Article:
In the North Carolina county where a congressional election was scrapped last year after suspected ballot tampering, voters say the county’s history of underhanded politics makes them wonder whether fairness will continue beyond next week’s special election.
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“In this county, I’ve always had doubts,” said Jerry Jackson, a Bladen County native now retired after careers as a U.S Coast Guard lieutenant and prison case manager. “No, I don’t have full confidence in the government in Bladen County.”
Jackson, 73, said he remembers a case years ago when a woman was accused of voting twice, but she wasn’t prosecuted.
“They just let her go. She said she was testing the system,” the registered Republican said. “I’m going to go into a bank and rob it and get caught, but I’m just testing the police response. You think that’ll work? I don’t think that’ll work.”
State elections officials say the same investigators who documented the fraud last year are again ready to dig in if any irregularities are spotted during do-over balloting for the 9th Congressional District race between Republican Dan Bishop, Democrat Dan McCready and two others.
Lawmakers, meanwhile, are considering legislation that would make certain election-related activities illegal while increasing the penalties for others that are already a crime.
Voters have their doubts. Waitress and registered Democrat Billie Cashwell, 50, said political parties in the south-central North Carolina county are unlikely to try manipulating ballots on Tuesday “because the spotlight’s kind of on them now.” But Cashwell said she was worried that cheating could return over time.
The special election was ordered after an investigation found a consultant recruited and hired by last year’s Republican candidate, Mark Harris, may have collected, changed or discarded voter’s ballots. The local political operative, Leslie McCrae Dowless Jr., has been indicted on felony charges. He has denied the charges.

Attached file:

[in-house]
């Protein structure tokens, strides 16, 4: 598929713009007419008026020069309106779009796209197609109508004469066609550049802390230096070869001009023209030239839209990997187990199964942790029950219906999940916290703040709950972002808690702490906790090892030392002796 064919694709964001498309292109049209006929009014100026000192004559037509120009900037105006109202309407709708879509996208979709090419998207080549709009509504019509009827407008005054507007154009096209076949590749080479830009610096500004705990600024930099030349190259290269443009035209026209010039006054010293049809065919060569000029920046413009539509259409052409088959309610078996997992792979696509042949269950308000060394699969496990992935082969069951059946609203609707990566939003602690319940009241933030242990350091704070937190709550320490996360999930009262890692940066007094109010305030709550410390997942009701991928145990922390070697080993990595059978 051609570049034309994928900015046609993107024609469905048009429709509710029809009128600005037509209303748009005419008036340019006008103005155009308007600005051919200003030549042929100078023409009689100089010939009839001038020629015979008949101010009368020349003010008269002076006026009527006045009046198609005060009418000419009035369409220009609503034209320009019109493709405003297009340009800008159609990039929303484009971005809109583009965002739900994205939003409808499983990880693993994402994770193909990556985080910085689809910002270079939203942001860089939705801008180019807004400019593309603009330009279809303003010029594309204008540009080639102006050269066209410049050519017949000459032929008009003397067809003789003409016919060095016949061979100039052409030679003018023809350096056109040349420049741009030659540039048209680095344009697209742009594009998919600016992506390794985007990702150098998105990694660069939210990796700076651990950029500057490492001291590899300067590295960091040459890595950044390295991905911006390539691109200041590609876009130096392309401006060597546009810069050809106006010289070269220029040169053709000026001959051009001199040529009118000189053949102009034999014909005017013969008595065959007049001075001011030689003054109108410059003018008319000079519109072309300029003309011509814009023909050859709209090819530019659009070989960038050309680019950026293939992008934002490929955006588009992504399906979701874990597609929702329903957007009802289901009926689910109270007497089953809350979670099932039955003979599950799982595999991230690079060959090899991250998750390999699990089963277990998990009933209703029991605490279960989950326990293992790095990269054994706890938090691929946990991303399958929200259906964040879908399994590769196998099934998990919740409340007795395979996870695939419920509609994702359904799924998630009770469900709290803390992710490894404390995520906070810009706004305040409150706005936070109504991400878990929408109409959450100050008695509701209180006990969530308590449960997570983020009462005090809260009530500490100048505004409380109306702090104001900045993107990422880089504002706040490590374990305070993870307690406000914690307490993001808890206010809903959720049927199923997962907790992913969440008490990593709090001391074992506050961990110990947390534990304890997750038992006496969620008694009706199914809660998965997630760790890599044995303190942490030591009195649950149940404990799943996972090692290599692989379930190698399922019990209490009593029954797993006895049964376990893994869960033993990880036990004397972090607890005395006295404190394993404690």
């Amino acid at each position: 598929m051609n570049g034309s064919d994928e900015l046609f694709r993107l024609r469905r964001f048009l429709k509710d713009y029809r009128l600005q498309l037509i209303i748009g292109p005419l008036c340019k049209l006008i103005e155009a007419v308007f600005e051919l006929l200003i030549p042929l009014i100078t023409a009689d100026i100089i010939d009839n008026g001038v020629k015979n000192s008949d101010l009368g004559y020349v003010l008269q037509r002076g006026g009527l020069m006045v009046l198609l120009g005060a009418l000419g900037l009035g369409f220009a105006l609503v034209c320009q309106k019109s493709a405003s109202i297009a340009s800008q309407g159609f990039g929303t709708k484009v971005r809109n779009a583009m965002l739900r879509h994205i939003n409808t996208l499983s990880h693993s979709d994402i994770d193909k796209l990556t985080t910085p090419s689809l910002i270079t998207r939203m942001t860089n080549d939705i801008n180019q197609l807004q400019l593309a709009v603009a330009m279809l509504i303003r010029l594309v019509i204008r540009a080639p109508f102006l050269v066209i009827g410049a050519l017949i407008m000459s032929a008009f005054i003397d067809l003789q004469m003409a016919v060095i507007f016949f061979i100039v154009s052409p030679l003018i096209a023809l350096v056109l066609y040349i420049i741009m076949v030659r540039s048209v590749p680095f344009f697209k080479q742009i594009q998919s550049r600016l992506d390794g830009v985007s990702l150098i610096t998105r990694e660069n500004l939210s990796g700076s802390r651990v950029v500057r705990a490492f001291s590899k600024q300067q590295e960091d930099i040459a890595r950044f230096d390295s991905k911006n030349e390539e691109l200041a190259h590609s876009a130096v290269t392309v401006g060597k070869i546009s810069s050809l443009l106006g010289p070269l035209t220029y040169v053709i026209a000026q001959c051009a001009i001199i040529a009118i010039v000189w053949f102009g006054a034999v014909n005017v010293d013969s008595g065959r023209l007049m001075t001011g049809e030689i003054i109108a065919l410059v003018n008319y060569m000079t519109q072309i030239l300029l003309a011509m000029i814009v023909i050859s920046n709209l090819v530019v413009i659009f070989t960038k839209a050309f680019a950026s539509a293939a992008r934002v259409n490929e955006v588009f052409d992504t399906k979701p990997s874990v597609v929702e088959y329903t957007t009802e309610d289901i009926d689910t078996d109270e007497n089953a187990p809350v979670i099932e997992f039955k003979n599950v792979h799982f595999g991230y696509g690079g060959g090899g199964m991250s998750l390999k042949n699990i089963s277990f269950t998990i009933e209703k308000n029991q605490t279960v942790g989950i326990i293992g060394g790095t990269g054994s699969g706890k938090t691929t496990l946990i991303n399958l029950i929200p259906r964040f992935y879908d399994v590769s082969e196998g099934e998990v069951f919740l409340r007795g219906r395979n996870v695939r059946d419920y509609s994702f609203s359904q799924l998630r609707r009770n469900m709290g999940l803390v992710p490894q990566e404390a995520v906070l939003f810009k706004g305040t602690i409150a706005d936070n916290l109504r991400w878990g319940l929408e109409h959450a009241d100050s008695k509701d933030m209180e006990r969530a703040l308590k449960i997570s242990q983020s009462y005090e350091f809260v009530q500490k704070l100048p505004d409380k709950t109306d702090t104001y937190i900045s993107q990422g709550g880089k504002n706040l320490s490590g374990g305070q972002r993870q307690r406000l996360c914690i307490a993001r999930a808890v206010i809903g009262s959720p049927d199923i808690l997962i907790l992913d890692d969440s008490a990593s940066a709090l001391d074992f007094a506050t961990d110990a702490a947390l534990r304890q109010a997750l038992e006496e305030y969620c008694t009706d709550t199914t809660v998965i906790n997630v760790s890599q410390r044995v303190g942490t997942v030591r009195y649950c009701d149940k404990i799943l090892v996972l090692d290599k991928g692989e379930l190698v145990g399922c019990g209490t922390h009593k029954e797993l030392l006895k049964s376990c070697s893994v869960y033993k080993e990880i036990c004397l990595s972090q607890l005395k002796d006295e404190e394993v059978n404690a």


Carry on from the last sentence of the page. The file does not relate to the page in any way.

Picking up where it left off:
In a written summary of its investigation, the state elections board wrote that the congressional contest “was corrupted by fraud, improprieties, and irregularities so pervasive that its results are tainted.”
Former FBI agents and others working for the board had uncovered similar suspected ballot-collection misdeeds by Dowless in 2016 and advised federal prosecutors in January 2017 that they should investigate. No federal charges resulted, but the FBI and state investigative agents had Dowless under surveillance before last year’s elections, according to unsealed warrants.
Since 2010, prosecutors and elections officials have received at least a half dozen complaints of serious election irregularities — including cash for votes — against both Republicans and Democrats. Bladen is among North Carolina’s least densely populated counties and many of its 35,000 residents have deep family roots, making politics personal.
The intense emotions that result can sometimes drift into cheating, registered Democrats Ashley McKoy and Stephen Brown said.
“They believe they’re right and know better, and if you’re not with them …,” said Brown, a 62-year-old retired truck driver. “There’s always going to be some doubts. When one side wants to win so badly, they’ll figure out a way to do it … even if it means tampering with your sacred power” as a voter.
Former FBI agents and others who investigated the Harris scandal are ready to again “review all complaints and investigate credible evidence of election fraud,” state elections board spokesman Pat Gannon said in an email.
A bill now being debated in the state legislature would make it a felony to discard, fail to deliver, or destroy absentee ballots or ballot request forms, which is what authorities accused Dowless and those he hired of doing. Penalties also would be enhanced on offenses such as forging a voter’s signature to get a ballot counted. Additionally, the measure would make it illegal to have outside groups, known as “harvesters,” return absentee ballot request forms on behalf of voters.
State elections professionals have been visiting Bladen County for weeks to train precinct officials and poll workers, Gannon said. State staffers who completed preelection processes and confirmed that supplies are ready to go will be in the county before, during and after Tuesday’s election, he said.
County election officials also have followed several suggestions from the U.S. Department of Homeland Security. Those include installing video cameras and moving out a veteran’s service worker who shared the office, interim county elections Director Valeria Peacock McKoy demonstrated during an office tour Wednesday.
Judy Dowless, a registered Republican married to Dowless’ first cousin, said people have exaggerated the ballot fraud that prompted the special congressional election.
“I don’t think it was a scandal. I think it was a misunderstanding,” she said while leaving an early-voting site.
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